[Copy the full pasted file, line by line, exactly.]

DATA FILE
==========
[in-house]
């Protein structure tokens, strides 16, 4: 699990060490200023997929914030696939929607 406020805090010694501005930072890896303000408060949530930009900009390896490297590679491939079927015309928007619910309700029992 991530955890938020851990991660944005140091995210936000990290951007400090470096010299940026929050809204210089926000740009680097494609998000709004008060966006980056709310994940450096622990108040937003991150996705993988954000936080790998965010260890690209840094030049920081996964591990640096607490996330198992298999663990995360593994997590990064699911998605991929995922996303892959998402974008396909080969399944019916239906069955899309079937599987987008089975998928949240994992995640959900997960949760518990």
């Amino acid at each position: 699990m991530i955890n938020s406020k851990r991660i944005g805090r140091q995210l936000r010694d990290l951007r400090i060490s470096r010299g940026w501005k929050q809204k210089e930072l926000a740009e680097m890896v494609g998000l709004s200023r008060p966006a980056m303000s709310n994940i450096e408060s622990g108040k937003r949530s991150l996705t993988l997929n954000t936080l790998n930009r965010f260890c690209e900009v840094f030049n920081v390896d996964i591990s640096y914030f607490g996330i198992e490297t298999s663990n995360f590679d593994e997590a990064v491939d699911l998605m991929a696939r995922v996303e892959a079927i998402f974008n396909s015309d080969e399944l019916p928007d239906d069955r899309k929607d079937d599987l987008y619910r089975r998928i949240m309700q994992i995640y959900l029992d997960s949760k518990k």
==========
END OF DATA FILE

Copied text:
[in-house]
């Protein structure tokens, strides 16, 4: 699990060490200023997929914030696939929607 406020805090010694501005930072890896303000408060949530930009900009390896490297590679491939079927015309928007619910309700029992 991530955890938020851990991660944005140091995210936000990290951007400090470096010299940026929050809204210089926000740009680097494609998000709004008060966006980056709310994940450096622990108040937003991150996705993988954000936080790998965010260890690209840094030049920081996964591990640096607490996330198992298999663990995360593994997590990064699911998605991929995922996303892959998402974008396909080969399944019916239906069955899309079937599987987008089975998928949240994992995640959900997960949760518990």
């Amino acid at each position: 699990m991530i955890n938020s406020k851990r991660i944005g805090r140091q995210l936000r010694d990290l951007r400090i060490s470096r010299g940026w501005k929050q809204k210089e930072l926000a740009e680097m890896v494609g998000l709004s200023r008060p966006a980056m303000s709310n994940i450096e408060s622990g108040k937003r949530s991150l996705t993988l997929n954000t936080l790998n930009r965010f260890c690209e900009v840094f030049n920081v390896d996964i591990s640096y914030f607490g996330i198992e490297t298999s663990n995360f590679d593994e997590a990064v491939d699911l998605m991929a696939r995922v996303e892959a079927i998402f974008n396909s015309d080969e399944l019916p928007d239906d069955r899309k929607d079937d599987l987008y619910r089975r998928i949240m309700q994992i995640y959900l029992d997960s949760k518990k």